Queer Representation in the Media, what’s wrong and what can be done?
Representation is the way we choose to represent a certain group of people to the public. It is theoretically what enables oppressed, marginalised and underrepresented groups to gain invisibility.
This year, the organisation GLAAD (which studies queer representations in the media) revealed that through the year 2019 the number of films that contained lgbtq+ characters rose by 0.4%. If we do not take a closer look at these statistics, they can easily appear to be encouraging. Nonetheless, among these 22 films with lgbtq+ characters, the amount of non-gay representation dropped by a lot. Indeed, none of those contained a transgender character, the percentage of lesbians dropped from 55% to 38%, queer people of colour also found themselves to be way underrepresented and the same phenomenon can be witnessed in regards of handy-queers, pansexual and bisexual people. It is thus safe to say that the situation is not getting any better and that only a small percentage of what makes the lgbtq+ community is gaining invisibility through the years.
For a better understanding of why representation is crucial to the well-being of queer people, we can refer to Didier Eribon’s book Réflexions Sur la question Gay. In his book, the author comments on the mechanisms of power and how representation and language influence social behaviour; who dominates the other, and who the other is. In his words, the « dominant » is the one that manages to impose the way he wants to be seen whereas the « dominated » is the one that is being defined by the other and doesn’t manage to impose the perception he has of himself. Eribon continues by explaining how the fights for representation are fights for the perception we have of the world, and more precisely how they come to define the perception and the definition of a group by the words and perceptions of another group; of the « dominated » by the « dominants ».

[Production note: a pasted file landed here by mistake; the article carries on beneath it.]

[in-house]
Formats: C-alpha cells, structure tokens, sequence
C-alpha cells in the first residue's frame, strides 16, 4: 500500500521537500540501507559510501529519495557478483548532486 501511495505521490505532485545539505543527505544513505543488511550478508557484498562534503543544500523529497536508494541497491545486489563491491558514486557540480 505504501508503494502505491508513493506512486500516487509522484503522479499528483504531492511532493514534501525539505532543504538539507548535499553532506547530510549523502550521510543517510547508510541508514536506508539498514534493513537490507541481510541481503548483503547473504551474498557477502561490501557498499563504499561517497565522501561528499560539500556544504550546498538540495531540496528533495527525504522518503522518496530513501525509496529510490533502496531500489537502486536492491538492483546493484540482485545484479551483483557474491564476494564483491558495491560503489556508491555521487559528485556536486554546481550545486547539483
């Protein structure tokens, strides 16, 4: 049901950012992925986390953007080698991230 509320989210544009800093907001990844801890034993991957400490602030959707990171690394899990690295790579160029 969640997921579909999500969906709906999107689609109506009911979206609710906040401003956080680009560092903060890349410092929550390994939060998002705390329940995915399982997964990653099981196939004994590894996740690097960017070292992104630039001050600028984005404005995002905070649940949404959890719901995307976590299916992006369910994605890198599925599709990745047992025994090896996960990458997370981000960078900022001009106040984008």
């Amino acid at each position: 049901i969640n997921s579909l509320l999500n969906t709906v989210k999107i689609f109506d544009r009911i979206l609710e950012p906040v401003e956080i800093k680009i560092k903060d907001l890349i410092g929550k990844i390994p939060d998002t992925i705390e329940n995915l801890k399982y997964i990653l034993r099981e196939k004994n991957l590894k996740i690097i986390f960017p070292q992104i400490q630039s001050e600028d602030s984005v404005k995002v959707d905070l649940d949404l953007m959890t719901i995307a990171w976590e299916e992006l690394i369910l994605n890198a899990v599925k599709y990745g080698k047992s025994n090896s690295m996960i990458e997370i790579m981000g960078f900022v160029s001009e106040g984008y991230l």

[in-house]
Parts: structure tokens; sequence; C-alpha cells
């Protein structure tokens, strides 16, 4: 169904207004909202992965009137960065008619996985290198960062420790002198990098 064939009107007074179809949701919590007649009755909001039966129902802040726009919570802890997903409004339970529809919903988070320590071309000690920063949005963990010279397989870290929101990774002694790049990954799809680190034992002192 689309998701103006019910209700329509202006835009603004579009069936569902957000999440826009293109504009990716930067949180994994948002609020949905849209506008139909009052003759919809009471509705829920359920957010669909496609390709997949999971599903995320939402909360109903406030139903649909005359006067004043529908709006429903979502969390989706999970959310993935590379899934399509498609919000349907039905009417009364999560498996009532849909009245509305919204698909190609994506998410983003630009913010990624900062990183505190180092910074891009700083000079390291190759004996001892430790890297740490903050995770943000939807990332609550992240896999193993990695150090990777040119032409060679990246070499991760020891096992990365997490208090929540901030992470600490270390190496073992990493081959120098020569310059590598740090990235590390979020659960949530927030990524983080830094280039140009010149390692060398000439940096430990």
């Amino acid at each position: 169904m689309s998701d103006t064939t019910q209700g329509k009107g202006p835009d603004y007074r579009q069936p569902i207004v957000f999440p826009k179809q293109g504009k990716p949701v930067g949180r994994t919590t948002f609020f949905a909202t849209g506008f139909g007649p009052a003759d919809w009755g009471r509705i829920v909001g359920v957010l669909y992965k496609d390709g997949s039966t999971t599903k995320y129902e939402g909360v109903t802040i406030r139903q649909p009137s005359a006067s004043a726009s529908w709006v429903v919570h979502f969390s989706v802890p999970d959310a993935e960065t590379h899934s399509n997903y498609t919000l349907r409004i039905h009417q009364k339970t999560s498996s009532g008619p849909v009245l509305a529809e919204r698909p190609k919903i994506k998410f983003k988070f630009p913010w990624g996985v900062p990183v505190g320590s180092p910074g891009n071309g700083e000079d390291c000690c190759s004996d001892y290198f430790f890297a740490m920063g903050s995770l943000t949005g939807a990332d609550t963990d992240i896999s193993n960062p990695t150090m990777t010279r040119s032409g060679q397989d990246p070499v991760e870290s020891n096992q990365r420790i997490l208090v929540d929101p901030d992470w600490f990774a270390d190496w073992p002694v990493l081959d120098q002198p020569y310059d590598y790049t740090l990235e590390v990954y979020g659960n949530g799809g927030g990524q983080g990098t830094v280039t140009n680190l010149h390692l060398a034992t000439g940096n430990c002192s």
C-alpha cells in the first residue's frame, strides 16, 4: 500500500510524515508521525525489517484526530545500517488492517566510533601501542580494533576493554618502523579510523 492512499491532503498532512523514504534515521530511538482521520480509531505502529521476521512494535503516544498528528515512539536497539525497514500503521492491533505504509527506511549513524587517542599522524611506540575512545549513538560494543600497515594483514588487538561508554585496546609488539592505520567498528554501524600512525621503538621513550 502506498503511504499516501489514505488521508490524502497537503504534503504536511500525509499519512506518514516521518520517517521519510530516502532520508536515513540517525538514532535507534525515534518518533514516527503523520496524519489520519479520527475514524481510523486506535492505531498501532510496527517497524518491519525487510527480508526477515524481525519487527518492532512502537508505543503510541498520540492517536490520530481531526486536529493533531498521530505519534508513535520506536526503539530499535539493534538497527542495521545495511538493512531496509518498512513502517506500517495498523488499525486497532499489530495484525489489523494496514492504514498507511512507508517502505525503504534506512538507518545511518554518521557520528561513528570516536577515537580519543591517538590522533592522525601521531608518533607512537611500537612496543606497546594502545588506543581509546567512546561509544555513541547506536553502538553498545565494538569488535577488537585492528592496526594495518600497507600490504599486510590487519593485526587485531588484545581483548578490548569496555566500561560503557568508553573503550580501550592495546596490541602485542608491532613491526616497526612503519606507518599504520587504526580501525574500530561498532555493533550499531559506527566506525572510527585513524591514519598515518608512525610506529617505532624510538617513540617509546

Now, if we try to analyse these reflections and try to understand clearly what it all means, we have to consider other reasons why representation is important.
First of all, and as stated earlier, it is important for the community itself. Growing up queer in society shaped for cis and straight people means not having anyone to look up to. Rare is the queer kids that grew up in an environment lgbtq+ enough to make them feel like they belong. We all know how that feeling of belonging, of being a part of something, is important and this, to anyone.
Queer kids grow up feeling lonely, sometimes knowing they are not the only ones being like that, but most of the time feeling like there is no one out there understanding who they are or, in other words, no one like them that they can identify with. That process of identification is important for absolutely everyone, which can be considered to be part of the reasons why people, especially teens, get so attached to characters from books or shows as well as to celebrities. They give them the representation they need. Straight, queer, cis, black or white, representation is important to every being in the universe. There, the issue is that marginalised groups (be they queer, people of colour, etc.) don’t get as much representation as to the ones that fit the norms (which is what makes the latter the norm). If we take the example of France, the representation of queer people in the media is poor, not inexistant, but poor.
Once again, we can all agree that it’s important for queer people to feel understood and represented, but how are they supposed to do it if society doesn’t give them the keys?